DEFENSE: Overall Grade: A-
Of course, it helped immensely that Sanchez absolutely sucks. But lesser teams may not have been able to take advantage of his total awfulness the way the Pats did. Sanchez completed just eight passes all day and with the exception of the one scoring drive he led in the third quarter, appeared completely overwhelmed by anything the Pats showed him, panicking at the slightest bit of pressure and making one bad decision after another. How much of this had to do with the Pats? The answer is subjective, but what is not arguable is that the Jets had just 226 total yards and managed just 12 first downs. The Pats got huge efforts from Vince Wilfork, as usual, as well as Ty Warren who was back from his ankle injury. Tully Banta-Cain showed no ill effects from his rib injury suffered at Indy last week as he filled up the stat sheet again and Leigh Bodden had what could have been the best game of his career with the three picks, one for a TD. Even though they were only on the field for just over 20 minutes and 51 plays, almost everyone managed to make at least a bit of an impact against the woeful Jets offense. Any hangover this unit may have felt coming off the fourth quarter in Indy didn’t show one bit.
Defensive Line: A
Wilfork is the defense’s version of Welker. He does everything asked of him exceptionally well all pretty much all the time. The guy lines up all over the line of scrimmage and just makes one play after another that have a positive effect on the game. Want him to stop the run? Fine, he’ll lead the defense in holding the Jets to 2.3YPA in the first half. Need him in the right place at the right time on a trick play? Just look at what happened when the Jets tried that silly pistol formation in the second quarter (I’ll give you a hint – it involved Wilfork sliding out to an end spot, shedding a couple of blocks and stopping the play for a loss of four yards). Even when the game plan calls for nickel and dime sets most of the time like last week in Indy, as Albert Breer noted in the Boston Globe on Monday, Wilfork still plays most of the snaps. Also like Welker (and unlike most of the Jets), he doesn’t run his yap. He just plays, plays well and deflects any individual attention onto the team. The Patriots defense will always be stout at the very least when Wilfork is in and I really hope they keep him (I still think ultimately they won’t, but Belichick has been more effusive in his praise of Wilfork this year, so maybe that’s a good sign). Elsewhere, Ty Warren returned and more than held up, playing equal to Wilfork in the running game and aiding in allowing just 28 rushing yards in the first half and 63 through three quarters to the league’s top ranked rushing offense while posting six tackles. Mike Wright also had another nice game with three solo tackles and Myron Pryor saw time at the nose when Wilfork was shifted. This group plays well pretty much every week, which is to be expected with guys like Wilfork and Warren in there. And with Jarvis Green due back in the next week or two, they will likely get even better.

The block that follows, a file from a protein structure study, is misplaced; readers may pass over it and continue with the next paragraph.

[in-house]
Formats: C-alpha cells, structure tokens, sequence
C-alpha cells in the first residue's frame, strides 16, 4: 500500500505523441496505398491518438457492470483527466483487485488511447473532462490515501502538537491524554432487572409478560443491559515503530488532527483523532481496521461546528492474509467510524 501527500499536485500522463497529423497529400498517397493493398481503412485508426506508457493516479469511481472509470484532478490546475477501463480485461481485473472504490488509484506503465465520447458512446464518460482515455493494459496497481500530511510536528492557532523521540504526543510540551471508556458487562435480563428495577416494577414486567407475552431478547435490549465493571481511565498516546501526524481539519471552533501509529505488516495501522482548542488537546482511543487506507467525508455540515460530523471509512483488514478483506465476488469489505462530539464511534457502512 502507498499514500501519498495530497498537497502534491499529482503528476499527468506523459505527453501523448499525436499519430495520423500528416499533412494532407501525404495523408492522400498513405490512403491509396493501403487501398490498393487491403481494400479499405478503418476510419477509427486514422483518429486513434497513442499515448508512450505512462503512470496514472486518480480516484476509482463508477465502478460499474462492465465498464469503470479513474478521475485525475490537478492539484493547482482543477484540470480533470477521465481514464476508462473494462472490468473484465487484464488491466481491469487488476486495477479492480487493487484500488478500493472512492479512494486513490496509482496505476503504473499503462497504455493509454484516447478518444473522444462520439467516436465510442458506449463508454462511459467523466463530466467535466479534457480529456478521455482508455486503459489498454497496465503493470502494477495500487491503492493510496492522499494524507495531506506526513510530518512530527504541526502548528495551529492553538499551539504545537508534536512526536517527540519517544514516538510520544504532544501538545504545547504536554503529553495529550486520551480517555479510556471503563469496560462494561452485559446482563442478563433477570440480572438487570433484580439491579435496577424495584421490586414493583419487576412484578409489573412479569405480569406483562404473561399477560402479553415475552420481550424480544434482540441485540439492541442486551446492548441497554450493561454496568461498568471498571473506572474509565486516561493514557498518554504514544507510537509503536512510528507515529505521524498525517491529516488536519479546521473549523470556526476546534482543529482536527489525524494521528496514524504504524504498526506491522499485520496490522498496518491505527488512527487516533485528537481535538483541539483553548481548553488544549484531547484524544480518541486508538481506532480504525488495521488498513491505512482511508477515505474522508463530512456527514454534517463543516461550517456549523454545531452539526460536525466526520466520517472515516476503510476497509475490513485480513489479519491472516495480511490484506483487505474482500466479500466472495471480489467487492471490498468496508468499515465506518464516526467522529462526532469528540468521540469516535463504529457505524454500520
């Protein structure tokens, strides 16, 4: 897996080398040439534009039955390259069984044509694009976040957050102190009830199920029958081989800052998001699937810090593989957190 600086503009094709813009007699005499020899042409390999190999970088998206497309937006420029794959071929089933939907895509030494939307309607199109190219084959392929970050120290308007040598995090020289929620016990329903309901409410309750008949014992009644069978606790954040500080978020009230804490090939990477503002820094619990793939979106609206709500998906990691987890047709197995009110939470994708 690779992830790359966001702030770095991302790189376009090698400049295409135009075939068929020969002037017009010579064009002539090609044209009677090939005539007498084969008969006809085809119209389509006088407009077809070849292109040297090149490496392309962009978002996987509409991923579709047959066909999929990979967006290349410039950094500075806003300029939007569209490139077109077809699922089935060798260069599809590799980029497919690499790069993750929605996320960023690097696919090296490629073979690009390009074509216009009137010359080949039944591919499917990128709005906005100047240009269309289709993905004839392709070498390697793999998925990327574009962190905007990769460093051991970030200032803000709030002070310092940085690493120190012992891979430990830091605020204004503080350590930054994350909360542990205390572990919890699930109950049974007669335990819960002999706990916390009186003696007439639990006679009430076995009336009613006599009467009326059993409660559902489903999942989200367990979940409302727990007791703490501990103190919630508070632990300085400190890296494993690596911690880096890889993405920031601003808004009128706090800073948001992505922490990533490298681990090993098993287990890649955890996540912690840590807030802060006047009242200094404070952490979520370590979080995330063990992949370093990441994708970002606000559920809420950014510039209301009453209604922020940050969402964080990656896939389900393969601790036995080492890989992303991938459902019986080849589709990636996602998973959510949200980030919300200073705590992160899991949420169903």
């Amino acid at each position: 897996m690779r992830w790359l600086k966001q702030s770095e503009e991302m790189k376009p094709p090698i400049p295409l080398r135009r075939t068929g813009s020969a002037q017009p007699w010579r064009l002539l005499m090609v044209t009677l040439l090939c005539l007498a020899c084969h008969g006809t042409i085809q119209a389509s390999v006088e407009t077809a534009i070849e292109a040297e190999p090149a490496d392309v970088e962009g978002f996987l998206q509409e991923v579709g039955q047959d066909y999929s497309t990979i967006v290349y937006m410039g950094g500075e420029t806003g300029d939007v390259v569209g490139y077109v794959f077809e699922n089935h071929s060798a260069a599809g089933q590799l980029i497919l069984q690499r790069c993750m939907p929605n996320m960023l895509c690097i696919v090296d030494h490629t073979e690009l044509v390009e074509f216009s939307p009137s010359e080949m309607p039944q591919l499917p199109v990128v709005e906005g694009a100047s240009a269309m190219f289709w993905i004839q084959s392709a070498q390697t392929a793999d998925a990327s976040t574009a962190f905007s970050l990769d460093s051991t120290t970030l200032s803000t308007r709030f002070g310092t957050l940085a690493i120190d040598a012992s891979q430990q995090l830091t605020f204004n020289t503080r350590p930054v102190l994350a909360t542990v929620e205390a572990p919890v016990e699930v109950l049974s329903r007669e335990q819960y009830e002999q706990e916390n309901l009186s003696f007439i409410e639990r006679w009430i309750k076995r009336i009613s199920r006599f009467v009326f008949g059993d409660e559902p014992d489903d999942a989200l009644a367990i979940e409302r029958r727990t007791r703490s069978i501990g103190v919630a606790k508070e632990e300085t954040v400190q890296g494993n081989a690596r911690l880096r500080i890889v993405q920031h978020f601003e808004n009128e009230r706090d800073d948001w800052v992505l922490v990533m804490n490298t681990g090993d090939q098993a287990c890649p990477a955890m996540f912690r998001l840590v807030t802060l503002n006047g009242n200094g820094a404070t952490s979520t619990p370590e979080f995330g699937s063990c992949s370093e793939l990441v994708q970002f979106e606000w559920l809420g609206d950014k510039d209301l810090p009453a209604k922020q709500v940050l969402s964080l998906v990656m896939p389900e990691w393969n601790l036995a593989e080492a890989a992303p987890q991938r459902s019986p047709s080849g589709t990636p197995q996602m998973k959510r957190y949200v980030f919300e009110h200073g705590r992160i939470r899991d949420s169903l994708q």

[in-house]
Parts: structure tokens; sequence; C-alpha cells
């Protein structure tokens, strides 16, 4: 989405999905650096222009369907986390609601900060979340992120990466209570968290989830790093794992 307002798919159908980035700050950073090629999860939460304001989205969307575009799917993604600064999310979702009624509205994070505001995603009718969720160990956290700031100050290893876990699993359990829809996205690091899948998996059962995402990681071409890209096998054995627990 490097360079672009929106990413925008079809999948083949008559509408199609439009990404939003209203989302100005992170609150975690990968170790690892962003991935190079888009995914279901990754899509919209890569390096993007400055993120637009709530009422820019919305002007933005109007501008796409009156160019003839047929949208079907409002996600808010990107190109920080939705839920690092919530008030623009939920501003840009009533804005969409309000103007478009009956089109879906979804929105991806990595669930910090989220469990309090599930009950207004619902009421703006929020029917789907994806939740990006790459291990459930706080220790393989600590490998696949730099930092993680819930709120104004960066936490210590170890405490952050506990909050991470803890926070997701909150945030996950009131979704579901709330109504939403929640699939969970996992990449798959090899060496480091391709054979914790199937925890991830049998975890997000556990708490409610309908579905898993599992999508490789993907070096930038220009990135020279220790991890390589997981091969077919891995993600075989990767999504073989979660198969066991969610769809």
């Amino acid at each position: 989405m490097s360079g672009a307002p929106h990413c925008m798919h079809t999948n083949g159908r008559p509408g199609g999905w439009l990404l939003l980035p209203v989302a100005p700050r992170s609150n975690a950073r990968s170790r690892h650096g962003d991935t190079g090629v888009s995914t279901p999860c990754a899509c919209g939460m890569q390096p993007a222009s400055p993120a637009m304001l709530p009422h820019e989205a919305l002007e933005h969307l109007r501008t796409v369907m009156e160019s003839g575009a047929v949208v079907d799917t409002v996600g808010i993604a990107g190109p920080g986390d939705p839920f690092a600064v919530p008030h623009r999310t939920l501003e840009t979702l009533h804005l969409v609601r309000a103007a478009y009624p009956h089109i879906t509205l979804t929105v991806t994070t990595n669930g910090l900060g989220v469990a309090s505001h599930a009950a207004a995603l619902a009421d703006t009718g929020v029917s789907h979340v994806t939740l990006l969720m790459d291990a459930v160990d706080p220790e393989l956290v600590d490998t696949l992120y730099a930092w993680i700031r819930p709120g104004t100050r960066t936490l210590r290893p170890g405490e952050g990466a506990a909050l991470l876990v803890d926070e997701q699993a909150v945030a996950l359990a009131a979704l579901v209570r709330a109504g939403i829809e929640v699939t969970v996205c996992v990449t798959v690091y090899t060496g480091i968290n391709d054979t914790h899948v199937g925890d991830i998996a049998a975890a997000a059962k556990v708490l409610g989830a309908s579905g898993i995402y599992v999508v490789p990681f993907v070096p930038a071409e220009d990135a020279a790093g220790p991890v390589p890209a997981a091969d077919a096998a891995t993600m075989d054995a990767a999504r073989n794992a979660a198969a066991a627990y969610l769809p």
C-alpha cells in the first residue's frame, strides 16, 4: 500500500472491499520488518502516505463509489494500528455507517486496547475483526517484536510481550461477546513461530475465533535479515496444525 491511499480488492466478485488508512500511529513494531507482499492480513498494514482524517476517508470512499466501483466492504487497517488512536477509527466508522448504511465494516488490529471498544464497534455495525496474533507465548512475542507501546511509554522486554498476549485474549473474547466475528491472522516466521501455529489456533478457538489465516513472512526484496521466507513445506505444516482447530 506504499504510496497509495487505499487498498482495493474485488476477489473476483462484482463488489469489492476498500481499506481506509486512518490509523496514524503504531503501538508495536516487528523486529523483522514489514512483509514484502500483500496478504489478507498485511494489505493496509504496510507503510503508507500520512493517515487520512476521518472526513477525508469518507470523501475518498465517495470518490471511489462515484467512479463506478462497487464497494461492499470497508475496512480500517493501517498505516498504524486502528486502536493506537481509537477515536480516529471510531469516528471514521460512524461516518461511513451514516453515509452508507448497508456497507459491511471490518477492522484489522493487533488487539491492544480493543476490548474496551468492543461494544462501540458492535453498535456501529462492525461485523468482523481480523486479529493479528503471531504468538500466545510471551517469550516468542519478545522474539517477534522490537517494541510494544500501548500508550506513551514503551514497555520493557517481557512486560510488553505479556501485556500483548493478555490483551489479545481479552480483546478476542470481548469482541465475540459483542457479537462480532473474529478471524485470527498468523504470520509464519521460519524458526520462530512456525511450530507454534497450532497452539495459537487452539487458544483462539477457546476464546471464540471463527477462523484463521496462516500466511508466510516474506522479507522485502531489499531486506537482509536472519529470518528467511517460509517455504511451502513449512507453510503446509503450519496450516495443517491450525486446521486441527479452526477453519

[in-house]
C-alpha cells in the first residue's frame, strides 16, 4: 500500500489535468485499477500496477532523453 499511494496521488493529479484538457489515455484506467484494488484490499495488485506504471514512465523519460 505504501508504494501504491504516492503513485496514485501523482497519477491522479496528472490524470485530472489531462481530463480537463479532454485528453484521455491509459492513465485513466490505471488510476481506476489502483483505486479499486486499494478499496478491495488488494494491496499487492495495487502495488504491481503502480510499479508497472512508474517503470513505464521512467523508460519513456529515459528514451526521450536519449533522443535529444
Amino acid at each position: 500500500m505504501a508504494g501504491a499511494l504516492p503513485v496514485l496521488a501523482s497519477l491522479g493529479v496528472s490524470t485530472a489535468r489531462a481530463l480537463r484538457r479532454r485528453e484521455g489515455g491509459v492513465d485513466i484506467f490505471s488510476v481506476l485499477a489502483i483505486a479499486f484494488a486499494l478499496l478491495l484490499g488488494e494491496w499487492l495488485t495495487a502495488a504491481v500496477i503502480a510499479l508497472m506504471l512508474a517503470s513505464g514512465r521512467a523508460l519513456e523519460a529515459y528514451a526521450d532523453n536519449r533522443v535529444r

Where would this group be without Banta-Cain? The Pats linebacking corps has been suspect all season long, whether it’s due to injury (Jerod Mayo), age (Adalius Thomas), inexperience (Gary Guyton) or just old-fashioned invisibility (Derrick Burgess). The one constant has been Banta-Cain, who has become an every down player this year, a pass rushing force from the edge who leads the team in sacks (five) but is no less threatening in running situations. After not starting and despite playing only about half the game, Banta -Cain had five tackles (four solos, one for a loss), two sacks as well as another hit on Sanchez and a forced fumble late in the game. He’s come out of nowhere to become one of the most indispensable players on the defense. Mayo and Guyton were out there all day and while each has had better games, neither was bad, particularly Mayo, who looked fairly solid both against the run and in coverage and continued to look more and more comfortable in the wake of his return from that Week 1 knee injury. Thomas was very active, piledriving Jets leading rusher Thomas Jones on one stop for a loss in the first half and looking more spry than he has in some weeks. And since I knew you were waiting for me to point it out, I will relay the information that Burgess once again did nothing of any visible consequence, recording zero stats until he recovered the fumble forced by Banta-Cain. For at least the fourth time this year, I had no idea he was even active until I saw him just standing in someone else’s camera shot at some point in the second or third quarter. It’s entirely possible that he is having some sort of impact, that Belichick doesn’t care that he’s always been just a pass rusher and is employing him in other less flashy ways. But I just don’t know. He reminds me of Chad Brown, who came here late in his career with the pedigree of an experienced, veteran outside guy/pass rusher, was asked to do grunt work in the middle of the defense even though he never had and spent an entire season doing absolutely nothing before disappearing, never to be heard from again. Sums up Burgess this year pretty well, I’d say.